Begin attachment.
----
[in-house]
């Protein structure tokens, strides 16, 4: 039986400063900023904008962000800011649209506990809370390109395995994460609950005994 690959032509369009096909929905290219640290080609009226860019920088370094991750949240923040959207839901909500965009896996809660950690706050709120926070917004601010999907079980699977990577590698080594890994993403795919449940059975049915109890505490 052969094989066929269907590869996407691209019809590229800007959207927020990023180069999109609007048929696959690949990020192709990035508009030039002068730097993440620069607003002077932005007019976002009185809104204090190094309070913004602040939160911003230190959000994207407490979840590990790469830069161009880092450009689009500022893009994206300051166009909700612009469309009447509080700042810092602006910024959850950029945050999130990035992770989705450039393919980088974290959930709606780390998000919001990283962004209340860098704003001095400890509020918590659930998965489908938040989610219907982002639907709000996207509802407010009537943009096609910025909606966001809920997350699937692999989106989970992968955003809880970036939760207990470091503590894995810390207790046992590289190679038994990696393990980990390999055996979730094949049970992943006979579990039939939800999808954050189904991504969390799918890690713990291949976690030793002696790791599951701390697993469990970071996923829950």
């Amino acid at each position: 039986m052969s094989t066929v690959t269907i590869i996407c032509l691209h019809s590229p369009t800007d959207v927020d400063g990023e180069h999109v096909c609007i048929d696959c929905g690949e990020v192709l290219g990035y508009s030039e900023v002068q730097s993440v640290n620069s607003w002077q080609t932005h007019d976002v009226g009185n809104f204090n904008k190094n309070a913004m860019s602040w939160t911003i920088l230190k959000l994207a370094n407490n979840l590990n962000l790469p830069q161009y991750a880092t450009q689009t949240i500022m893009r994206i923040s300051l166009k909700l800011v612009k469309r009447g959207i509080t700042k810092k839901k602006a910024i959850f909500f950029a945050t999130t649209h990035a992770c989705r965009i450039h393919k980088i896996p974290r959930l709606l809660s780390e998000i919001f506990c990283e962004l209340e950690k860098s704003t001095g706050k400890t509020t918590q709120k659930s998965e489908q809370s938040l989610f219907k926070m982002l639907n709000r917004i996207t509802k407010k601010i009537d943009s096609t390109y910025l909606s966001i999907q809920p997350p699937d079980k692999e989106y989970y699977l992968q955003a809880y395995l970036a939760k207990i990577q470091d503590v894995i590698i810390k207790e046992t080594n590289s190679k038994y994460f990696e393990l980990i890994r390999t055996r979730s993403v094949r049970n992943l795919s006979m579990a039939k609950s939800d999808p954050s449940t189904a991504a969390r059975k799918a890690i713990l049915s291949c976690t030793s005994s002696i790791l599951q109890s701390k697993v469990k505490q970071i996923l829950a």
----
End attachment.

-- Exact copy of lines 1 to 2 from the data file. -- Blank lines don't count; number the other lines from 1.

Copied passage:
[in-house]
């Protein structure tokens, strides 16, 4: 039986400063900023904008962000800011649209506990809370390109395995994460609950005994 690959032509369009096909929905290219640290080609009226860019920088370094991750949240923040959207839901909500965009896996809660950690706050709120926070917004601010999907079980699977990577590698080594890994993403795919449940059975049915109890505490 052969094989066929269907590869996407691209019809590229800007959207927020990023180069999109609007048929696959690949990020192709990035508009030039002068730097993440620069607003002077932005007019976002009185809104204090190094309070913004602040939160911003230190959000994207407490979840590990790469830069161009880092450009689009500022893009994206300051166009909700612009469309009447509080700042810092602006910024959850950029945050999130990035992770989705450039393919980088974290959930709606780390998000919001990283962004209340860098704003001095400890509020918590659930998965489908938040989610219907982002639907709000996207509802407010009537943009096609910025909606966001809920997350699937692999989106989970992968955003809880970036939760207990470091503590894995810390207790046992590289190679038994990696393990980990390999055996979730094949049970992943006979579990039939939800999808954050189904991504969390799918890690713990291949976690030793002696790791599951701390697993469990970071996923829950």